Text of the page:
They believe that their idea, rather than the execution of it, is what will get them published.

But the number of people who pick up a book thinking I seriously hope this is like nothing I’ve ever read before is extraordinarily small. Most of us enjoy stories that are linked by a number of traits, whether it’s a particular voice, or set of genre tropes, or familiar character archetypes.

And within that familiarity you have to do two things.

First, make the familiar great and surprise your new reader. Taking something familiar and breathing new life into it by adding unexpected elements, or turning it into something new, is a tried-and-true way of engaging readers.

Second, keep delivering something that’s familiar, but subtly different and always bloody tasty. The familiar and the unexpected coming together, to create surprise and delight.

Mostly, a post in which I rabbit on about notebooks

My notebook habit has resulted in a certain level of proliferation in recent weeks. I tend to leave the house with the notebook containing my novel-length work in progress, one for short stories, a bullet journal I’m using to run my life, a notebook I used for taking notes when reading throughout the week, and a planning notebook that’s used for brainstorming elements of the novel.

Oh, and a blank 128 page notebook that I assumed I’d packed for a reason, except it proved to be blank when I pulled it out and opened it up to reacquaint myself with its contents.

It is a terrible thing to be a writer and give yourself permission to indulge in your notebook fetish, but it has hit the point where I need to cut back.

And so I wondered down to my local Officeworks yesterday afternoon and invested in a larger notebook than the standard a5-sized beasts in my notebook wodge. The new one is 181 mm x 250 mm, large enough to handle compiling the bullet journalling, study notes, and short-story drafts getting compiled into a single place.

I would add the the novel brainstorming to the new one as well, but it’s taking place in a very lightweight notebook I picked up in Vienna that’s not too arduous to carry around. And the three notebook pile does actually make for a rather handsome set of writing and productivity tools.

Ghost Western Wodge

‘Cause nothing says matching set like the combination of an embossed image from The Hobbit and the works of Egon Schiele. I dearly wish the Schiele and Klimt notebooks I picked up in Vienna back in 2013 were good for prolonged writing projects, but they have surprisingly low page-counts and they’d fill in about two weeks.

One of the advantages I’ve discovered about the J. Burrows brand books I’ve come to prefer (and the Moleskins I’ll occasionally find among the backlog of notebooks people have given me as gifts) is that one 240 page notebook will last me a little over a month of steady drafting. It also breaks down into a useful metric when trying to gauge the pace of the story, since two hand-written notebooks is largely going to be about a novel draft.

I’ve got less than fifty pages to go, in the current novel notebook. I’m not at the halfway point – not anywhere close – which means it’s turning into a big, sprawly kind of book at this point.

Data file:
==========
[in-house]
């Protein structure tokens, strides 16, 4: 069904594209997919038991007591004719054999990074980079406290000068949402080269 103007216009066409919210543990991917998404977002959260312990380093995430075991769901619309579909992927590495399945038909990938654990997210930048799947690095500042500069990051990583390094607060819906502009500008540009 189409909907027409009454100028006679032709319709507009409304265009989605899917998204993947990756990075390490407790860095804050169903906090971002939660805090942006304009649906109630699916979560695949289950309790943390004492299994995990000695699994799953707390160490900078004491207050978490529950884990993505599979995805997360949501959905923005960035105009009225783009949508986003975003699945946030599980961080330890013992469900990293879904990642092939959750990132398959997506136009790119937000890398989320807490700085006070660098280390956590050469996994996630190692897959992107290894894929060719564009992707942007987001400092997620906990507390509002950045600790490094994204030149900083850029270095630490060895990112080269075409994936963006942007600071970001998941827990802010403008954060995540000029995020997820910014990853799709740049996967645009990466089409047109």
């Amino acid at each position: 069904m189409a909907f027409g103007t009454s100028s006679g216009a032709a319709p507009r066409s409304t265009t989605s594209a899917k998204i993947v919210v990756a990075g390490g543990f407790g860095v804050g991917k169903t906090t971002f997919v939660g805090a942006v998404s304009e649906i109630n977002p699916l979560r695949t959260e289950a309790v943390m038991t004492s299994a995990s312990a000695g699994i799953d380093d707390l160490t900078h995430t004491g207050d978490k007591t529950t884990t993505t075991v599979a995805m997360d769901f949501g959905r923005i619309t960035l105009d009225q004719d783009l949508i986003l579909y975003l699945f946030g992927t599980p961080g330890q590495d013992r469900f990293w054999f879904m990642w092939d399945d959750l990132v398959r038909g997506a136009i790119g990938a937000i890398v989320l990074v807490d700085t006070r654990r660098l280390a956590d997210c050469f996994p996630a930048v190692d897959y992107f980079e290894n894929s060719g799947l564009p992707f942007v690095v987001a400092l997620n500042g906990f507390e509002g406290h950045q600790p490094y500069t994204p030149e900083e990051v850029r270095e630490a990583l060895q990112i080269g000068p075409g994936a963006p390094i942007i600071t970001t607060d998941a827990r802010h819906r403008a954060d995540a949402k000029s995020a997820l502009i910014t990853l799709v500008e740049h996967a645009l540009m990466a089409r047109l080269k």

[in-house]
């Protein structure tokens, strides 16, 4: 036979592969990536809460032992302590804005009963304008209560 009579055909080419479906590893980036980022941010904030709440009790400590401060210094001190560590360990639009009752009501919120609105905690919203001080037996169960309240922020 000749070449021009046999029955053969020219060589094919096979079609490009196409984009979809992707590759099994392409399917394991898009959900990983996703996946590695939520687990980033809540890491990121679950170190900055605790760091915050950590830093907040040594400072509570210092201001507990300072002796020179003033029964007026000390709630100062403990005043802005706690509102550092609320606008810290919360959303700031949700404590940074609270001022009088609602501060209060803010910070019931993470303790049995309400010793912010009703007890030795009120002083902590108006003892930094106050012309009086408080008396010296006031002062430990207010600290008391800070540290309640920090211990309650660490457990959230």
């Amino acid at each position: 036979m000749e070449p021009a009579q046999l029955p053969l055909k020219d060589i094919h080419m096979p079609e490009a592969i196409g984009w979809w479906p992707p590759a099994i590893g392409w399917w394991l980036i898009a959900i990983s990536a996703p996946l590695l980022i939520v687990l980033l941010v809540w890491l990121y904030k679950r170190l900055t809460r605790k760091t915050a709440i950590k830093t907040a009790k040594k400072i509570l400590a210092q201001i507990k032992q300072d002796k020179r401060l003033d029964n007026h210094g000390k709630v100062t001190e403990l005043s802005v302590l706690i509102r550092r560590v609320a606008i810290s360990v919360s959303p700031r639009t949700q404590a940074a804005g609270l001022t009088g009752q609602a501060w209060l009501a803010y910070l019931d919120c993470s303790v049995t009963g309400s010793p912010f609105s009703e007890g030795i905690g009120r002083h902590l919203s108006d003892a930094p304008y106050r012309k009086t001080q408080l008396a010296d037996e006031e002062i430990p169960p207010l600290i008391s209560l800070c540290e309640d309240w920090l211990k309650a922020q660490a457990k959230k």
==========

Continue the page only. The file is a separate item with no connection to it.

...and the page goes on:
Which makes my title page, way back when I begin, something of a lie. It reads:

Ghost Western (A Novella)

I cannot think of another project where I’ve been that wrong about the final word count.


When in Doubt, Maslow the Fuck Out of Your Creative Process

Death Before Death Before Reborn Survival WorldONE: MASLOW THE FUCK OUT OF IT

My friend Laura Goodin has a saying: Maslow the fuck out of it.

Actually, that could be a lie. She has something similar to this, but I can’t remember if I’m inserting the profanity or the profanity was there when she deployed it in our most recent conversations.  If I’m wrong, the intent was definitely something close, and I will owe Laura a beer and an apology.

Life would be much easier if I actually copied down the interesting things my friends said, exactly, on the basis that I will one day want to write a blog post around their adages.

But for our purposes, lets go with this. Laura Goodin has this saying: Maslow the fuck out of it.

Near as I can gather, the saying come from her years working with emergency services, where she would train new recruits in the best way to respond to a crisis. When in doubt, work your way up Maslow’s hierarchy of needs. Take care of the biological needs, then the safety needs, then the social needs.

Much as those of us on the internet would disagree, providing a populace with food and a safe place to sleep and ablute trumps getting them access to good quality wifi when working with limited resources.

In terms of art, the same applies.


This is a story about misery and writing.

The most productive time I’ve ever had as a writer came in the months immediately after I separated from the woman I once thought I was going to marry. Details don’t matter much, but the year that followed was a complete shipwreck, culminating with losing my job at the end of twelve months and going into three years of unemployment.

My second most productive time, in terms of raw word count, came in the twelve months prior to my sleep apnea diagnosis, which is a basically twelve months in which I was consistently falling asleep at the keyboard and convinced I was going mad.